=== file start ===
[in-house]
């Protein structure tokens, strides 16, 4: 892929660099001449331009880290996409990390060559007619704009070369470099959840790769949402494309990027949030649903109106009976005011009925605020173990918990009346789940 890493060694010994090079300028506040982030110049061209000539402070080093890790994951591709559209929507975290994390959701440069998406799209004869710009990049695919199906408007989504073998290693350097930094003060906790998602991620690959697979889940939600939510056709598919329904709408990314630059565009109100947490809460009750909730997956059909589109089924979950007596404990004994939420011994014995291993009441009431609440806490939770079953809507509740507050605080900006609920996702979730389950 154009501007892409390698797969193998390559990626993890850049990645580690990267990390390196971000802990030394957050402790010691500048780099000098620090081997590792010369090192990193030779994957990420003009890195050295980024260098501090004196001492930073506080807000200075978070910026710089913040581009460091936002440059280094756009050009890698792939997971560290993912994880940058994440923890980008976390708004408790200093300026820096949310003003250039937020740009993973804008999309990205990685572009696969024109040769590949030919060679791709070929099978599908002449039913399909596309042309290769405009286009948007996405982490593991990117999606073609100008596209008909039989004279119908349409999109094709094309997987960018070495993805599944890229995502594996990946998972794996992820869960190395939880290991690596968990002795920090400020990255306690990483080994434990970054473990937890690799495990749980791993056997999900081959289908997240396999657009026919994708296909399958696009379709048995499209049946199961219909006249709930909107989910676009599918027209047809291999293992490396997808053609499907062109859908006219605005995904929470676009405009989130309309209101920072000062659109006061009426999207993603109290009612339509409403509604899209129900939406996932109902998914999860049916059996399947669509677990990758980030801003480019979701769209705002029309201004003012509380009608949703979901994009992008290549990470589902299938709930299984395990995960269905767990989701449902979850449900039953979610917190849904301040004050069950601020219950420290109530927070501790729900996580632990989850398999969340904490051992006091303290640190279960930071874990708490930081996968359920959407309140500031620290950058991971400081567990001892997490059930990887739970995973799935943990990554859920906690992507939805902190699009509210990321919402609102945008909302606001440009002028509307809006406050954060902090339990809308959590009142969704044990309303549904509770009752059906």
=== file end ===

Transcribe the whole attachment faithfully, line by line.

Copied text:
[in-house]
């Protein structure tokens, strides 16, 4: 892929660099001449331009880290996409990390060559007619704009070369470099959840790769949402494309990027949030649903109106009976005011009925605020173990918990009346789940 890493060694010994090079300028506040982030110049061209000539402070080093890790994951591709559209929507975290994390959701440069998406799209004869710009990049695919199906408007989504073998290693350097930094003060906790998602991620690959697979889940939600939510056709598919329904709408990314630059565009109100947490809460009750909730997956059909589109089924979950007596404990004994939420011994014995291993009441009431609440806490939770079953809507509740507050605080900006609920996702979730389950 154009501007892409390698797969193998390559990626993890850049990645580690990267990390390196971000802990030394957050402790010691500048780099000098620090081997590792010369090192990193030779994957990420003009890195050295980024260098501090004196001492930073506080807000200075978070910026710089913040581009460091936002440059280094756009050009890698792939997971560290993912994880940058994440923890980008976390708004408790200093300026820096949310003003250039937020740009993973804008999309990205990685572009696969024109040769590949030919060679791709070929099978599908002449039913399909596309042309290769405009286009948007996405982490593991990117999606073609100008596209008909039989004279119908349409999109094709094309997987960018070495993805599944890229995502594996990946998972794996992820869960190395939880290991690596968990002795920090400020990255306690990483080994434990970054473990937890690799495990749980791993056997999900081959289908997240396999657009026919994708296909399958696009379709048995499209049946199961219909006249709930909107989910676009599918027209047809291999293992490396997808053609499907062109859908006219605005995904929470676009405009989130309309209101920072000062659109006061009426999207993603109290009612339509409403509604899209129900939406996932109902998914999860049916059996399947669509677990990758980030801003480019979701769209705002029309201004003012509380009608949703979901994009992008290549990470589902299938709930299984395990995960269905767990989701449902979850449900039953979610917190849904301040004050069950601020219950420290109530927070501790729900996580632990989850398999969340904490051992006091303290640190279960930071874990708490930081996968359920959407309140500031620290950058991971400081567990001892997490059930990887739970995973799935943990990554859920906690992507939805902190699009509210990321919402609102945008909302606001440009002028509307809006406050954060902090339990809308959590009142969704044990309303549904509770009752059906």